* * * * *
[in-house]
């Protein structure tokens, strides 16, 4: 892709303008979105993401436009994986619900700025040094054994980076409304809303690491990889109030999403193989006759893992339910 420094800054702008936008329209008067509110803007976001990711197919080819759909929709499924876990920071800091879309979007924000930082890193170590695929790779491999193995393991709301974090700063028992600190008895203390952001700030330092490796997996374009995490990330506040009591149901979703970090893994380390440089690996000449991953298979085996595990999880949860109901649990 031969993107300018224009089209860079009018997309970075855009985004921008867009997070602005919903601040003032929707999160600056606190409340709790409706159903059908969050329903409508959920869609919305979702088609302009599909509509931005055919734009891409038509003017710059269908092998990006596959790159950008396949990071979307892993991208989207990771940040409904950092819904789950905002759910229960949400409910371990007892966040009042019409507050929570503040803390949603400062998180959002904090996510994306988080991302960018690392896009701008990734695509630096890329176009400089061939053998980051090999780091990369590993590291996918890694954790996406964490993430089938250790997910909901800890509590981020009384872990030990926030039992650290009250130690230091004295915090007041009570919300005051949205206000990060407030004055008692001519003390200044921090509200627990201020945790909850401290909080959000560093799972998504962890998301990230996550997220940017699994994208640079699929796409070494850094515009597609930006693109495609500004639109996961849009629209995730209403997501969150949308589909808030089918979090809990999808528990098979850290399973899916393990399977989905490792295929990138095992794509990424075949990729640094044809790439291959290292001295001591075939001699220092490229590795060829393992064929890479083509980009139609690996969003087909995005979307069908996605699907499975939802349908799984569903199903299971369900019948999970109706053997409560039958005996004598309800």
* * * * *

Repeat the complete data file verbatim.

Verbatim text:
[in-house]
């Protein structure tokens, strides 16, 4: 892709303008979105993401436009994986619900700025040094054994980076409304809303690491990889109030999403193989006759893992339910 420094800054702008936008329209008067509110803007976001990711197919080819759909929709499924876990920071800091879309979007924000930082890193170590695929790779491999193995393991709301974090700063028992600190008895203390952001700030330092490796997996374009995490990330506040009591149901979703970090893994380390440089690996000449991953298979085996595990999880949860109901649990 031969993107300018224009089209860079009018997309970075855009985004921008867009997070602005919903601040003032929707999160600056606190409340709790409706159903059908969050329903409508959920869609919305979702088609302009599909509509931005055919734009891409038509003017710059269908092998990006596959790159950008396949990071979307892993991208989207990771940040409904950092819904789950905002759910229960949400409910371990007892966040009042019409507050929570503040803390949603400062998180959002904090996510994306988080991302960018690392896009701008990734695509630096890329176009400089061939053998980051090999780091990369590993590291996918890694954790996406964490993430089938250790997910909901800890509590981020009384872990030990926030039992650290009250130690230091004295915090007041009570919300005051949205206000990060407030004055008692001519003390200044921090509200627990201020945790909850401290909080959000560093799972998504962890998301990230996550997220940017699994994208640079699929796409070494850094515009597609930006693109495609500004639109996961849009629209995730209403997501969150949308589909808030089918979090809990999808528990098979850290399973899916393990399977989905490792295929990138095992794509990424075949990729640094044809790439291959290292001295001591075939001699220092490229590795060829393992064929890479083509980009139609690996969003087909995005979307069908996605699907499975939802349908799984569903199903299971369900019948999970109706053997409560039958005996004598309800």